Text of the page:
Anton Lesser

I first saw the urbane Anton Lesser as Mr Merdle in Little Dorrit (2008), a mini-series that had a profound effect on me.  He has done a lot of radio work, but, again, often as supporting characters.  This last year, I got to hear him in a variety of parts that really impressed me.  The Sound of Fury from 1994 was a biopic of Billy Fury starring a very young-sounding Lesser, and the performance was superb.  Some twenty years later, he was still on top form as Henry Irving in the searing Vampyre Man—a difficult part to play, much less imbue with sympathy. 

Tim McInnerney

I have to admit, of all the actors in BlackAdder, the one I may have regarded least was Tim McInnerney.  Imagine my surprise at the phenomenal radio performances he has contributed.  Everything from an arrogant, talentless hack writer (in All the Dark Corners:  The Desk from 2011) to the title role in Moeran’s Last Symphony  (2010), the somber composer JM Moeran.  Habakkuk of Ice by Steve Walker from 2001 must be one of the strangest plays I’ve heard, but McInnerney as a misanthropic genius was incandescent.  Hearing Voices, however, by Jim McAleavey is one of the best plays I’ve ever heard, and much of this hinges on McInnerney’s very convincing performance as an ageing copper who is diagnosed as schizophrenic. 

Kathleen Turner

She may have only ever played this one role on radio, but it’s enough to put her in my all-time fave books.  Kathleen Turner’s voice is legendary anyway—she of Jessica Rabbit fame—and as VI Warshawksi in Deadlock by Sara Paretsky, adapted by Michelene Wandor from 1993, she was spectacular.  While Turner may have bombed in the onscreen version of VI Warshawski, she fit the radio role to a t as a bolshy Polish-American detective from Chicago of the early 1990s.  This adaptation of book was meticulous and fast-paced, and Turner’s distinctive voice took you along for every twist and turn in the tale.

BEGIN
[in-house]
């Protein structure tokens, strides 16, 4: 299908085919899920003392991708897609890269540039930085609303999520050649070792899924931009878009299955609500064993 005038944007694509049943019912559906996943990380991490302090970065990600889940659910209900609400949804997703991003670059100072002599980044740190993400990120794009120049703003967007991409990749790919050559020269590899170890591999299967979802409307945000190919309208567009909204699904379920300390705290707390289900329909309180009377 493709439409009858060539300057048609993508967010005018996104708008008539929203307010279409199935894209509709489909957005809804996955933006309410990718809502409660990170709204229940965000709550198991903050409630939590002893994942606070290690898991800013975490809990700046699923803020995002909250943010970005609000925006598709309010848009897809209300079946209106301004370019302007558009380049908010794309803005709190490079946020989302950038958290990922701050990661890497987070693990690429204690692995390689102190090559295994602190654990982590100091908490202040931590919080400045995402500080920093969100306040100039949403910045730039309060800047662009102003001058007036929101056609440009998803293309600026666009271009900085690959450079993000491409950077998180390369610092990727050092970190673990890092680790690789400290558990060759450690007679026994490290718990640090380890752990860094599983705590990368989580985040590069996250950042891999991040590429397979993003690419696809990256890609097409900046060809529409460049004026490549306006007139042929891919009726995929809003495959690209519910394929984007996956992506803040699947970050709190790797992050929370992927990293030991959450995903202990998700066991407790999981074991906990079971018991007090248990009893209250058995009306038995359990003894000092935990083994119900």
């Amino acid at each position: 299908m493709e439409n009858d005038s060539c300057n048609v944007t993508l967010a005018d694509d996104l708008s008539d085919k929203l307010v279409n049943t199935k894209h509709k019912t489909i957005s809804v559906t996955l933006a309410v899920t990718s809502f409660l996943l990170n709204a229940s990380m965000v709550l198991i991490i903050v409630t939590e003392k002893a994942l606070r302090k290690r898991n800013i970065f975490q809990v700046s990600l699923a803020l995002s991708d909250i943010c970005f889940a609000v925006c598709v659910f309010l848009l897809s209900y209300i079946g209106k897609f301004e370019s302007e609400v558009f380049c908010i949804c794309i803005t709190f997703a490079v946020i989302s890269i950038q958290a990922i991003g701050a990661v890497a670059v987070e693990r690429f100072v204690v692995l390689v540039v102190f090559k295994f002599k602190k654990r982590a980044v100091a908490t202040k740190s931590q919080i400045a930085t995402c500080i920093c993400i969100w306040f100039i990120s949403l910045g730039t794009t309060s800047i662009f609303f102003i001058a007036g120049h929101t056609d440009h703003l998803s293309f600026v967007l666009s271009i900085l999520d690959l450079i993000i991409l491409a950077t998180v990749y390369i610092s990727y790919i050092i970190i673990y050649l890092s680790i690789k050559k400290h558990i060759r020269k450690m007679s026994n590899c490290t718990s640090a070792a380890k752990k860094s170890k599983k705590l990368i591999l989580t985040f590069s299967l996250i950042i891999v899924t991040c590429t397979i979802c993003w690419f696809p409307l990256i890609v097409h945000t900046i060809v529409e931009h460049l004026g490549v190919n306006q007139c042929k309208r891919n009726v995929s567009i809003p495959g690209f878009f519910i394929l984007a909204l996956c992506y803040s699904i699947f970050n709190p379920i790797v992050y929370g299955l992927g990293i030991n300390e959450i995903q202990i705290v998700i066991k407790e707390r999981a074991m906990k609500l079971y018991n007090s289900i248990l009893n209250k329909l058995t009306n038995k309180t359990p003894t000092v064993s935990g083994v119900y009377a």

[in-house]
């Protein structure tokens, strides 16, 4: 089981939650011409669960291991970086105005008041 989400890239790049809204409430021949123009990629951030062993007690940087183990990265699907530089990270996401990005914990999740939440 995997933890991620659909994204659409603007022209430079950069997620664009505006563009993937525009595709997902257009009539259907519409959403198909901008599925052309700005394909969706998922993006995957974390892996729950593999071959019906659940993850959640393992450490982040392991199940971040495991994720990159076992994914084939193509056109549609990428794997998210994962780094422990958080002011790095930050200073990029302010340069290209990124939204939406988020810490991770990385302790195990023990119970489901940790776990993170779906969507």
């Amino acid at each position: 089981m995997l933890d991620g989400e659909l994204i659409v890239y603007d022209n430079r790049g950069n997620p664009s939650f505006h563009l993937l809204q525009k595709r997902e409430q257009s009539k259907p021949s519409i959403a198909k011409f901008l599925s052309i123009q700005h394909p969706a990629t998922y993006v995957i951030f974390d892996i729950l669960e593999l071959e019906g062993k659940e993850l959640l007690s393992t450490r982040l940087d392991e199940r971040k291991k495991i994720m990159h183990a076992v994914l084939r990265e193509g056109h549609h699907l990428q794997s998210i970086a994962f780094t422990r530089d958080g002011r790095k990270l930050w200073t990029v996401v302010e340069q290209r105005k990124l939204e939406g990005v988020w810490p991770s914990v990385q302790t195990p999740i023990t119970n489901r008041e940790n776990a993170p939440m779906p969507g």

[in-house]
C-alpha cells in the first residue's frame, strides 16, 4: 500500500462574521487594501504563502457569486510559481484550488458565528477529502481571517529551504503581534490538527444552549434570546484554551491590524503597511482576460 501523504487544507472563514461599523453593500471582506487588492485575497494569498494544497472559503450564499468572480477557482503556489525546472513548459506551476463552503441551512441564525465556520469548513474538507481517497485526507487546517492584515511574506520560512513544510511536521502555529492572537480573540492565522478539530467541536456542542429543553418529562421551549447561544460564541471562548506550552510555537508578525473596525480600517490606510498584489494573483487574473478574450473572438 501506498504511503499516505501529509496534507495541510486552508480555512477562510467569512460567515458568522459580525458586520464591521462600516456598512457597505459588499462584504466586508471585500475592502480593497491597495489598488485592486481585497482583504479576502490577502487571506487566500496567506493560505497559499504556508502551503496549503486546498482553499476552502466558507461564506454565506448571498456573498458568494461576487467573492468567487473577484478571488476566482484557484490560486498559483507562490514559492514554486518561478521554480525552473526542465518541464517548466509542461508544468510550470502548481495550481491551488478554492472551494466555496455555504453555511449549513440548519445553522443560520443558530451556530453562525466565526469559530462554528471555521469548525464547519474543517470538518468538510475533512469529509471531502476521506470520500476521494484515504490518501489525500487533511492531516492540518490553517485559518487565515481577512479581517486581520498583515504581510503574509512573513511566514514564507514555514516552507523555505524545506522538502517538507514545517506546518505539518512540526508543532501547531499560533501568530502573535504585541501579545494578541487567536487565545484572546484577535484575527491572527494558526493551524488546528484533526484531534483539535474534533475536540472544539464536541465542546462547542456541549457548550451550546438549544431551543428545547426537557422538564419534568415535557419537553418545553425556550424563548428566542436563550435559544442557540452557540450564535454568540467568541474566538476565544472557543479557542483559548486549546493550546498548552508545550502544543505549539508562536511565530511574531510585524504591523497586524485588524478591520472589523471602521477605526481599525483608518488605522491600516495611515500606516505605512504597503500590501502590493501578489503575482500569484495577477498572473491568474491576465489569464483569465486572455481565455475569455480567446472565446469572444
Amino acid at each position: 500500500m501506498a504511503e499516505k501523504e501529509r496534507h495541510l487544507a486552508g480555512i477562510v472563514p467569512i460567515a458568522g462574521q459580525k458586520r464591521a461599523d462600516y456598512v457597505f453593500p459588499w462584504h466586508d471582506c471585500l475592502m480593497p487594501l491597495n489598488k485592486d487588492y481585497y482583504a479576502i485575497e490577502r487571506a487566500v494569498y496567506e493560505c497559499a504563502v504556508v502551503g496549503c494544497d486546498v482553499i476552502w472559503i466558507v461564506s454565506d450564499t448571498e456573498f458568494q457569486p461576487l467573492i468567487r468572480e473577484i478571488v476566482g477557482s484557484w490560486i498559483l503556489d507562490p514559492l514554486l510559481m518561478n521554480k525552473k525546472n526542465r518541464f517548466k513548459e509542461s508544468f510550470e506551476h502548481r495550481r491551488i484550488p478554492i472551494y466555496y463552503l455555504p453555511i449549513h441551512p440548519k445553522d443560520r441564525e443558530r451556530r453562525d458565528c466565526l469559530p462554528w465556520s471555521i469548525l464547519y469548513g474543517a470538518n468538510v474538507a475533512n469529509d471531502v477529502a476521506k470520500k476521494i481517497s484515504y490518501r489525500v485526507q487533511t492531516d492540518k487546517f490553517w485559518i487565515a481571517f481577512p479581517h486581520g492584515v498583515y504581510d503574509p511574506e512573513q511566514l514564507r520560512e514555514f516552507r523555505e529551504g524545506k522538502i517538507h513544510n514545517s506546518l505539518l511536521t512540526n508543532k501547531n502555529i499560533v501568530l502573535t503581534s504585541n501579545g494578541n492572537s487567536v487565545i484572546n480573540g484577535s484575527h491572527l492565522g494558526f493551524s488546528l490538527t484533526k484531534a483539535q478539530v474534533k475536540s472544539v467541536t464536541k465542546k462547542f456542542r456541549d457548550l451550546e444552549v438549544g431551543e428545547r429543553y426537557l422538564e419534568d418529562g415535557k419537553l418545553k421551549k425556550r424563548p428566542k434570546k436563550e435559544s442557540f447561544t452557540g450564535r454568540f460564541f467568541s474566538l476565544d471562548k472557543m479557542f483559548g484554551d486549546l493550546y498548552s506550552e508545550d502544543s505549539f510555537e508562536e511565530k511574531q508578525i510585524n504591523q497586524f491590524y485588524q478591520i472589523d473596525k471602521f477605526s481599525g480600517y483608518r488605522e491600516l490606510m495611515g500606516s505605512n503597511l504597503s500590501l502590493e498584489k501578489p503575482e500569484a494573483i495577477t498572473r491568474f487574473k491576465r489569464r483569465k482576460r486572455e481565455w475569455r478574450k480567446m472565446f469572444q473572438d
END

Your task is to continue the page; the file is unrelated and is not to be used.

Outstanding Directors

For me personally, directors/producers have a difficult time standing out.  Basically, if they’ve done their job well, you shouldn’t really notice their presence at all (that’s my opinion, anyway).  Nevertheless, there are some directors whose batting averages are just so superb, they deserve a shout-out.

Cherry Cookson

Cherry Cookson has directed a lot of good dramas (and, to be fair, some mediocre ones, too).  The good ones range from Blue Veils and Golden Sands from 2009, a nuanced biopic of Doctor Who theme tune arranger Delia Derbyshire; to John Pilkington’s Apostle of Light:  Louis Braille from 2010; to the aforementioned Moeran’s Last Symphony, Burn the Aeneid!, and Stepniak; to the crazy-scary Wishing Well starring Rosemary Leach from 1991; to the dreamy biography of Baden-Powell played by Ian McKellen from 2004, Be Prepared; to the creepy Baby It’s Cold Outside from 1995.  I’d like to single out Listening to Time by Judith Somerville from 2010.  This had a non-linear timeline which was nevertheless absolutely compelling, and the music and was haunting and unusual.  It also includes what is, in my opinion, David Troughton’s best radio performance to date, as a Ukrainian trying to make peace with his past and the death of his brother.

Eoin O’Callaghan

I met the very talented and friendly Eoin O’Callaghan in 2007 while he was directing a Mark Lawson play, Expand This.  I have since heard him direct many a quality piece.  Last year, Holy Father (coincidentally also by Mark Lawson) really blew me away.  In 2015, he directed the superb From Fact to Fiction:  Waiting List, a play I felt fairly reflected the experiences of patients, doctors, and doctors’ families in the NHS.  He’s worked frequently with Hugh Costello on plays such as the gritty Smoke and Daggers from 2009.  In 2010, almost back to back, he directed two very different plays, Staring into the Fridge (which will always stay with me as the play which starred Jimmy Nesbitt as a bitchy fridge) and What the Nun Discovered, part of a two-part series written to discuss the Church and child abuse in Ireland.  I always know I’m in for a treat when I listen to a radio play directed by Eoin O’Callaghan.